- Maimonides (Mishneh Torah, Laws of Divorce 2:20).


The Melech HaMoshiach ("anointed king") is destined to arise and restore the kingdom of David to its glory of old, to its original sovereignty. He will build the Holy Temple and gather the dispersed of Israel. In his times, all laws (of the Torah) will be reinstated as before; the sacrifices will be offered, the Sabbatical year and the Jubilee year instituted as outlined in the Torah.

Whoever does not believe in him or does not anticipate his coming, denies not only the other prophets but also the Torah and Moses. For the Torah testifies about him: "G‑d shall return with your captivity and have compassion upon you. and He will return and gather you from all the nations amongst whom the L-rd your G‑d has scattered you... If your outcasts shall be at the ends of the heavens, from there will the L-rd your G‑d gather you, from there He will take you... G‑d will bring you..." These explicit words of the Torah encapsulate all that has been said (concerning Moshiach) by the prophets...

- Maimonides (Mishneh Torah, Laws of Kings 11:1).


Should there arise a king from the house of David, one who studies the Torah and fulfills its precepts... who will prevail upon all of Israel to follow it and repair its breaches, and will wage the battle of G‑d - he is presumed to be Moshiach. If he did so and was successful, and he built the Holy Temple on its site and gathered the dispersed of Israel - he is certainly Moshiach. He will (then) correct the entire world to serve G‑d together, as is written: "For then I shall turn to the nations a pure tongue, that all shall call upon the name of G‑d to serve Him as one."

- Maimonides (Mishneh Torah, Laws of Kings 11:4).


The sages and the prophets did not crave the era of Moshiach in order to rule over the world... or to eat, drink and rejoice, only so that they be free for Torah and its wisdom and be rid of any oppressor and disrupter...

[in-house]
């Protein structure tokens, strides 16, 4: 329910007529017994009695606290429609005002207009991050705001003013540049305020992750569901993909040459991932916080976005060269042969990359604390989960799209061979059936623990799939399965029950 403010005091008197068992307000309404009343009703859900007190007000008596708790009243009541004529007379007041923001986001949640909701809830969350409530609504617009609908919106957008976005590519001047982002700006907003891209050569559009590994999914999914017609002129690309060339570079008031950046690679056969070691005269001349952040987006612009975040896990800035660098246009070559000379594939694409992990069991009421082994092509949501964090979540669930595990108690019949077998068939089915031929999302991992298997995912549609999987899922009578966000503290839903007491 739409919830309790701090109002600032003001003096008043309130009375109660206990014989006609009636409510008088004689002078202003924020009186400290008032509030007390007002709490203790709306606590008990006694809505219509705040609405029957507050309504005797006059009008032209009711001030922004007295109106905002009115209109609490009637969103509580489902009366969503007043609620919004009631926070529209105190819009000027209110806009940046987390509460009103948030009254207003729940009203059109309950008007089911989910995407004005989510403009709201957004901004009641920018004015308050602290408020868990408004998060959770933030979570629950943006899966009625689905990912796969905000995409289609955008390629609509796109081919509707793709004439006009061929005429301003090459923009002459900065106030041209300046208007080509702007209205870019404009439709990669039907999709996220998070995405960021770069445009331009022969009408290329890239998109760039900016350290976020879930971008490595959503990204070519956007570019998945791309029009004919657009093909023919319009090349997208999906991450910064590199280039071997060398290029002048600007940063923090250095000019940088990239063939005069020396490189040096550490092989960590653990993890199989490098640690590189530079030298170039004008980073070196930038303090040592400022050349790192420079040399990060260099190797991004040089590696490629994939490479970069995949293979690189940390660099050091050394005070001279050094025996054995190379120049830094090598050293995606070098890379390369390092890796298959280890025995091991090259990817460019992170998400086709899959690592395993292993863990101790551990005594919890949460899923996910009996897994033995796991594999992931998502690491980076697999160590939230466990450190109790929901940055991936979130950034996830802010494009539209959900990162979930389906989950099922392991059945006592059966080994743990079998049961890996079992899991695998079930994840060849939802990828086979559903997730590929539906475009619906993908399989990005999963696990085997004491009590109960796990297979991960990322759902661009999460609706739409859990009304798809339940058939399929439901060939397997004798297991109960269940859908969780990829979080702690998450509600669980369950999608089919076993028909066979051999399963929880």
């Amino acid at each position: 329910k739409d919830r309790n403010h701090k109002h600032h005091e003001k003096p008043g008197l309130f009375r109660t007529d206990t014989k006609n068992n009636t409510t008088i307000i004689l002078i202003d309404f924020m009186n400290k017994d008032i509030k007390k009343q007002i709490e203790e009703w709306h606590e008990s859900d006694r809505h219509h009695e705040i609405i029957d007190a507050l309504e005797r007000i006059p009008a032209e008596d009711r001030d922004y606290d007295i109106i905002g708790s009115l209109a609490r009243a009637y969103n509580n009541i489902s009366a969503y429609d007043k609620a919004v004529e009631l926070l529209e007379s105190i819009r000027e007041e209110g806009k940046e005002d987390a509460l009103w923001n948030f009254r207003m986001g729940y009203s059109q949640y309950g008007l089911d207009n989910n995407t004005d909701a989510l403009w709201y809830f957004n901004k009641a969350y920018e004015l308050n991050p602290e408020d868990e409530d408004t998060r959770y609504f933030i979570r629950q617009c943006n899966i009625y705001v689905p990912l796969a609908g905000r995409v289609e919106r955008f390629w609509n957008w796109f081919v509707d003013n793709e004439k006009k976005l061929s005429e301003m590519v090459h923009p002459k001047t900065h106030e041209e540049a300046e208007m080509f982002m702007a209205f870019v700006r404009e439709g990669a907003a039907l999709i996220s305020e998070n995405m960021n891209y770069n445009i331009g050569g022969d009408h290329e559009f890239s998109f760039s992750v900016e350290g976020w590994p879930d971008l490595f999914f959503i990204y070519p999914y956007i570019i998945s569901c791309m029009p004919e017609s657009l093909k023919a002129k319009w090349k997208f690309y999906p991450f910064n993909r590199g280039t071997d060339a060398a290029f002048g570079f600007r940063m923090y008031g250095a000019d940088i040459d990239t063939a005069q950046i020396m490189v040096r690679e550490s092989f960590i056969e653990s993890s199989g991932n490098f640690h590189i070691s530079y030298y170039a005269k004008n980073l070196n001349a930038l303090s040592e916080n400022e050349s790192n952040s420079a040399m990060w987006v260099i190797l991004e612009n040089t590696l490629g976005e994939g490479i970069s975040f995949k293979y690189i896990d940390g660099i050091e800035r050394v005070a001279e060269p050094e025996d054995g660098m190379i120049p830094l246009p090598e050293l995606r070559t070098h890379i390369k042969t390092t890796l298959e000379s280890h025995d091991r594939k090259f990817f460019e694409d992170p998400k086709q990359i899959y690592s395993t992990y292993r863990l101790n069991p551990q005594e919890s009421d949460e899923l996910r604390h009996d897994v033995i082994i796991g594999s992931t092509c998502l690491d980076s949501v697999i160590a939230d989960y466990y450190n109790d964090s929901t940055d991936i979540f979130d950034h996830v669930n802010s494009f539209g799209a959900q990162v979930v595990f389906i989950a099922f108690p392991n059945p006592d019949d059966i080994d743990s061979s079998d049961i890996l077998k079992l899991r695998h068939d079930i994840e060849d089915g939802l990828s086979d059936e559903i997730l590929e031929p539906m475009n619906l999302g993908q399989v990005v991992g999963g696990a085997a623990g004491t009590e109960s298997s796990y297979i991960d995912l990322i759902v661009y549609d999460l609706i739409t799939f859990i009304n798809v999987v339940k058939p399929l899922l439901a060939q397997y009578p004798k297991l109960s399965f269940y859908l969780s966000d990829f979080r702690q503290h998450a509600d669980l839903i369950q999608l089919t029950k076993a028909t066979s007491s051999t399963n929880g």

- Maimonides (Mishneh Torah, Laws of Kings 12:4).


And at that time there will be no hunger or war, no jealousy or rivalry. For the good will be plentiful, and all delicacies available as dust. The entire occupation of the world will be only to know G‑d... Israel will be of great wisdom; they will perceive the esoteric truths and comprehend their Creator's wisdom as is the capacity of man. As it is written: "For the earth shall be filed with the knowledge of G‑d, as the waters cover the sea..."

- Maimonides (Mishneh Torah, Laws of Kings 12:5).


The culmination and goal of all prophecies is the coming of Moshiach; as our sages have stated: "All the prophets prophesied only concerning the days of Moshiach."

Nachmonides (in his Book of Redemption)


We await the redemption not in order to eat of the fruit of the land and bathe in the hot springs of Tiberias, but in the hope to attain the closeness of G‑d, to be in His Sanctuary with His priests and prophets; so that we shall be pervaded by purity and holiness, being in the Chosen Land with His presence dwelling amongst us. Thus we will be able attain far more than we are capable of today, exiled among nations which corrupt us and with the impurity and contamination within us. For then, in the days of Moshiach, the evil inclination will be destroyed, and we will comprehend the truth as it is. This, and things much deeper and esoteric than what I have related, is the basis of our desire and longing for Moshiach...

Nachmonides (in his Book of Redemption)


What we do today, can accomplish more than what was attained by all the great generations who came before us. We are like a midget who stands on the shoulders of a giant.

Rabbi Tzidkiah dei Mansi (introduction to his Shibolei Haleket)


The Jewish people has been exiled in order that the nations of the world may thereby learn of the existence of G‑d and of His providence over the affairs of man.

Rabbeinu B'chayei